We undertake a randomized controlled trial (RCT) in 180 schools in Honduras, complemented by qualitative analysis, to estimate the impacts of providing print materials and pedagogical support to maximize teachers’ ability to take advantage of these assessments. To do this, we randomize schools into 3 experimental groups: EOG wrap-around support and FA with support (Group A), EOG wrap-around support only (Group B), and ongoing programming by Honduras’ Ministry of Education (MOE) (Group C, the control group). Group C has limited access to printed FA materials from the Ministry’s previous efforts to distribute them. All schools administer an EOG test, but only schools in Groups A and B receive the intervention’s training and wrap-around support. We collected baseline data in October and November 2014 at the end of the school year. We conducted random assignment in January 2015. The intervention began in June 2015 and we began baseline analysis in June 2015. We will collect follow-up data at the end of 2015 and 2016.

This design allows us to answer three main sets of research questions. First, we will compare the outcomes of teachers and students in schools assigned to group A to those in schools assigned to group B. This first comparison allows us to provide unbiased estimates of the impact of the FA intervention, holding constant the EOG wrap-around support intervention. Second, we will compare the outcomes of teachers and students in schools assigned to group B to those in schools assigned to group C. This comparison allows us to provide unbiased estimates of the impact of the EOG wrap-around support intervention compared to the ongoing programming provided by MOE and other organizations. Third, we will also be able to compare the outcomes of teachers and students in schools assigned to group A to those in schools assigned to group C. This comparison allows us to provide unbiased estimates of the impact of the combined use of EOG wrap-around support and FA with support, compared to the ongoing programming provided by MOE and other organizations. We will estimate each intervention’s impact on process outcomes (teachers’ access to assessment materials and results), intermediate outcomes (teachers’ use of assessment results to modify instruction), and final outcomes (learning, as measured by EOG tests and an independent assessment). We will estimate impacts at the end of the first and second years of the interventions (the 2015 and 2016 academic years). We will evaluate impacts on teaching methods at the end of both years, and will evaluate impacts on reading and math test scores at the end of the second year of the intervention.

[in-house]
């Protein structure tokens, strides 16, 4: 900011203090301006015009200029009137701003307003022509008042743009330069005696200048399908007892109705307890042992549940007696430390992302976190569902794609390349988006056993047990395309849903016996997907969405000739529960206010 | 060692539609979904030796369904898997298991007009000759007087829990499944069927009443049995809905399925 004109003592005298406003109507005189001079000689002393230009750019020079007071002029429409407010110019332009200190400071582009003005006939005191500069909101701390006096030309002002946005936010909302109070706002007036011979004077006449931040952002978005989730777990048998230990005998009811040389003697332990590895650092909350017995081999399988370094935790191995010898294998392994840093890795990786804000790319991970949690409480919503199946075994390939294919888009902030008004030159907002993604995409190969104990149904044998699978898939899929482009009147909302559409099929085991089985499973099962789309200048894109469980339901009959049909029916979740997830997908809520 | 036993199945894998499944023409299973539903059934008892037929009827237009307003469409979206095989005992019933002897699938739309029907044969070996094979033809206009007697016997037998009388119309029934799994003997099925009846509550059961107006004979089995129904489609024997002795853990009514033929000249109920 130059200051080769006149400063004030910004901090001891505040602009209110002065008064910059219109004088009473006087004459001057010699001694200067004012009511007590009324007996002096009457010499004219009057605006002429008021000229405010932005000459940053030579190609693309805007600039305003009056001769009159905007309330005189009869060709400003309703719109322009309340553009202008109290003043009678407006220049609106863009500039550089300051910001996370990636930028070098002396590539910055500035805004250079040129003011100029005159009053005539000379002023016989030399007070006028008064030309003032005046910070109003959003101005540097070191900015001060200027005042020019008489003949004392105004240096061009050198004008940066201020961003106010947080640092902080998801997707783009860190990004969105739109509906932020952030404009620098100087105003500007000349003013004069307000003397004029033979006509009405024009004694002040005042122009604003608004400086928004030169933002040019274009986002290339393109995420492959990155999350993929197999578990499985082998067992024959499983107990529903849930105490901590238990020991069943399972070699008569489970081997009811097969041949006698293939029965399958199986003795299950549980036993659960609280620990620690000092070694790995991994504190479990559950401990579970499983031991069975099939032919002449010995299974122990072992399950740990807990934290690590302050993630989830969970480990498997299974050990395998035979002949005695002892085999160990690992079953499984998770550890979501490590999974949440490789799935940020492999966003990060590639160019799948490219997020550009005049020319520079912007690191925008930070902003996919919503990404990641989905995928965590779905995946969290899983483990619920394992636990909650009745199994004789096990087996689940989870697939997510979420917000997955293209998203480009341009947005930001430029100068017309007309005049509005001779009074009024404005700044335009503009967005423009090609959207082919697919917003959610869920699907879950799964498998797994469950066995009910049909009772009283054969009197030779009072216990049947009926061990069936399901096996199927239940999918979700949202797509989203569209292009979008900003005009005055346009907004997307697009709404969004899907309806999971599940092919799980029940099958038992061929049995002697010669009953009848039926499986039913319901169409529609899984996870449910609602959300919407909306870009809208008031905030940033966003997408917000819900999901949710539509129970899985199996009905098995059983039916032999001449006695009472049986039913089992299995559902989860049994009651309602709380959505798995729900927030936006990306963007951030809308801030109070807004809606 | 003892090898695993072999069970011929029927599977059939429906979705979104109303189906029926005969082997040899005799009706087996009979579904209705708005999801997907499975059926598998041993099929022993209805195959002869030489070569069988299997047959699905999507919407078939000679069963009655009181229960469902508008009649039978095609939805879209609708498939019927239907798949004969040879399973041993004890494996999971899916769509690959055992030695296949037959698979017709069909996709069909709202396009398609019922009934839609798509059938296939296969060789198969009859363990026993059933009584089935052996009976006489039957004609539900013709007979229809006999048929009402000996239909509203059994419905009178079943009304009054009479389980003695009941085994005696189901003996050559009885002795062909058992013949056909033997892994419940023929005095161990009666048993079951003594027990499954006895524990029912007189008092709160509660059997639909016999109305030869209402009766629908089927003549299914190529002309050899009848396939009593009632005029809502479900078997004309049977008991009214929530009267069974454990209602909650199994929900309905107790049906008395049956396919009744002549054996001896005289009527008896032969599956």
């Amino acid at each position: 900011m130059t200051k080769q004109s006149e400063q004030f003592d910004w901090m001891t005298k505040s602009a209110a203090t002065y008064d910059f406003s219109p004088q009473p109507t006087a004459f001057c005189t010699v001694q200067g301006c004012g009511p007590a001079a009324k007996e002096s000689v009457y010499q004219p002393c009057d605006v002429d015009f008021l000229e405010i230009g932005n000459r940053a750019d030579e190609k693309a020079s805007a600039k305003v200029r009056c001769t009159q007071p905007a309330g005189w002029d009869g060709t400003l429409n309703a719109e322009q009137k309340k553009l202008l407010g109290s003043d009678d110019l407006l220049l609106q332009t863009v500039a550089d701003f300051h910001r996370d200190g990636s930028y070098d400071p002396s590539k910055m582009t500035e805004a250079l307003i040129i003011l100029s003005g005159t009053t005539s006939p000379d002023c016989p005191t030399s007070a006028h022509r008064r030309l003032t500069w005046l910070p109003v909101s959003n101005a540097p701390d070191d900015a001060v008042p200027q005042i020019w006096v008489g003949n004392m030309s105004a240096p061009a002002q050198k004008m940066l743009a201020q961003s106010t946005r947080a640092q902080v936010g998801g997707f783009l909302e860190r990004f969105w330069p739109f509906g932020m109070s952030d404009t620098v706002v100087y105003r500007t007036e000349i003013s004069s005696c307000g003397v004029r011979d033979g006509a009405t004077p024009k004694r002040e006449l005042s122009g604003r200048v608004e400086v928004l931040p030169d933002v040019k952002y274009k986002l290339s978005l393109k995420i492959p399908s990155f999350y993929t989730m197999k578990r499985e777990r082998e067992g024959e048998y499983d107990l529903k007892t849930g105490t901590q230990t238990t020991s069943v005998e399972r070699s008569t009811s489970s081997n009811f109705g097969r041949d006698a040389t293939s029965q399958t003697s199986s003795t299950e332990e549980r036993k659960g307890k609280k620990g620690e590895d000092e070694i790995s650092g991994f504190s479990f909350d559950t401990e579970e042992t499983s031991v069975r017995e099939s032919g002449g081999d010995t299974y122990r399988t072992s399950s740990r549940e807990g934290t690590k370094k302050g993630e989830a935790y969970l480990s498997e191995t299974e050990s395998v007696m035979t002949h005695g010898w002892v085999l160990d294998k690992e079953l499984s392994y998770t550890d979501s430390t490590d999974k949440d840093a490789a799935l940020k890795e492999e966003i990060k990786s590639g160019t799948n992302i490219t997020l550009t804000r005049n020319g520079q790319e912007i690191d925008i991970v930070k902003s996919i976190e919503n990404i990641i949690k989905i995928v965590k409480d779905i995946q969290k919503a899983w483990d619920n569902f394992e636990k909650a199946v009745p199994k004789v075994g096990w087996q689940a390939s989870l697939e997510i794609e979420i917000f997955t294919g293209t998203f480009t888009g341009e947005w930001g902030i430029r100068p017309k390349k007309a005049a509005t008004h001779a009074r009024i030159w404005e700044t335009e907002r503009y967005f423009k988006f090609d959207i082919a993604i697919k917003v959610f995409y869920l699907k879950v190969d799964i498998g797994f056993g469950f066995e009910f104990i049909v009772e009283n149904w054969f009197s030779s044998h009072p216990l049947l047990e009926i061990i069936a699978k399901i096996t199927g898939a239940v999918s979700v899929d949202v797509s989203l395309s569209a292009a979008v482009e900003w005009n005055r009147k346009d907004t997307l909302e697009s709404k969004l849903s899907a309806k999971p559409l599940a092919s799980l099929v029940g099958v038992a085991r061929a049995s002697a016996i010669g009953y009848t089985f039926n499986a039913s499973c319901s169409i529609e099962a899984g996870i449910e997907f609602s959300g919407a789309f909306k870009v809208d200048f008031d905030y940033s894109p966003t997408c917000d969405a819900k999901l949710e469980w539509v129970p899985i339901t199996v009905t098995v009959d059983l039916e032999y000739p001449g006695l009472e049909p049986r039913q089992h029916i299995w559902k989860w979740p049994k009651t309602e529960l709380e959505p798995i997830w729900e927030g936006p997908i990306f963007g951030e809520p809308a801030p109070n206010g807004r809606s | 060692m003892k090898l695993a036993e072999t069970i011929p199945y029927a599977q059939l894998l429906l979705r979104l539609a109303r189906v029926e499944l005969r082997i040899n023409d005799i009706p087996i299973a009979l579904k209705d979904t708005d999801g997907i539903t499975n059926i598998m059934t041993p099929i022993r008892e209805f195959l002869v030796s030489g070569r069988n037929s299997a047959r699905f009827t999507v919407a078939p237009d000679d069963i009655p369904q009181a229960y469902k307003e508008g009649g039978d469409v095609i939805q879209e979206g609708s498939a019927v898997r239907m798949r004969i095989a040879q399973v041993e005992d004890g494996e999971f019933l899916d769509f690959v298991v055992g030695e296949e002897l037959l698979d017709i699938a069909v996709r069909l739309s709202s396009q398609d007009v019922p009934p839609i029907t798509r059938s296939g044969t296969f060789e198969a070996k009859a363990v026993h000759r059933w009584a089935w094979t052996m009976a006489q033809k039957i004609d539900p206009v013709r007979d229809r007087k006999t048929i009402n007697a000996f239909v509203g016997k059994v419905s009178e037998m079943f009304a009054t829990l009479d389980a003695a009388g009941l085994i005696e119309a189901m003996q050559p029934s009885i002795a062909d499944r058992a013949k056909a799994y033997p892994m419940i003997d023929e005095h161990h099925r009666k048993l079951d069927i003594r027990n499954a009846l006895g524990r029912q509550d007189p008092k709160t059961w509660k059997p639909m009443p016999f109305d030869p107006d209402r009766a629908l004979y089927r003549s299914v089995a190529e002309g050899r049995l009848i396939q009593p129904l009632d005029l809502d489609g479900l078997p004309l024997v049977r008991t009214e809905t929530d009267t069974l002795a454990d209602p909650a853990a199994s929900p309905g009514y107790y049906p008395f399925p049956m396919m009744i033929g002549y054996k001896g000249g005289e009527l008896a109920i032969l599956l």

This study will also include an implementation study which will help demonstrate how the interventions are implemented in reality, and if the implementation differed from the original plans. The implementation study will consist of gathering and analyzing qualitative and quantitative data on what interventions were implemented, and how. Qualitative data collection will consist of key informant interviews and focus groups. In addition, if we find that the intervention is effective, we will also conduct cost-effectiveness analysis.

A rigorous evaluation of the impact of these types of assessments in Honduras will contribute to a growing body of evidence on what works to improve early grade reading in primary schools, and more generally will test the effectiveness and costs of promising reading and education-access interventions. This evaluation is part of a five-year project to rigorously evaluate and cost United States Agency for International Development (USAID) investments in early literacy and access to education in conflict settings in Latin America and the Caribbean (LAC). Mathematica is currently leading multi-year studies in four countries: Guatemala, Honduras, Nicaragua and Peru. This intervention and the evaluation of the intervention are funded by USAID.

External Link(s)

Citation

Glazerman, Steven et al. 2018. "Data-Driven Instruction in Honduras: An Impact Evaluation of the EducAcción Promising Reading Intervention." AEA RCT Registry. June 07. https://www.socialscienceregistry.org/trials/780/history/30467

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Request InformationExperimental Details

Intervention(s)

We undertake a randomized controlled trial (RCT) in 180 primary schools in Honduras, complemented by qualitative analysis, to estimate the impacts of providing print materials and pedagogical support to maximize teachers’ ability to take advantage of these assessments in early primary grades. To do this, we randomize schools into 3 experimental groups: EOG wrap-around support and FA with support (Group A), EOG wrap-around support only (Group B), and ongoing programming by Honduras’ Ministry of Education (MOE) (Group C, the control group). Group C has limited access to printed FA materials from the Ministry’s previous efforts to distribute them. All schools administer an EOG test, but only schools in Groups A and B receive the intervention’s training and wrap-around support. We collected baseline data in October and November 2014 at the end of the school year. We conducted random assignment in January 2015. The intervention began in June 2015 and we began baseline analysis in June 2015. We follow the cohort of students who were in the second grade in the first year of the 2-year intervention.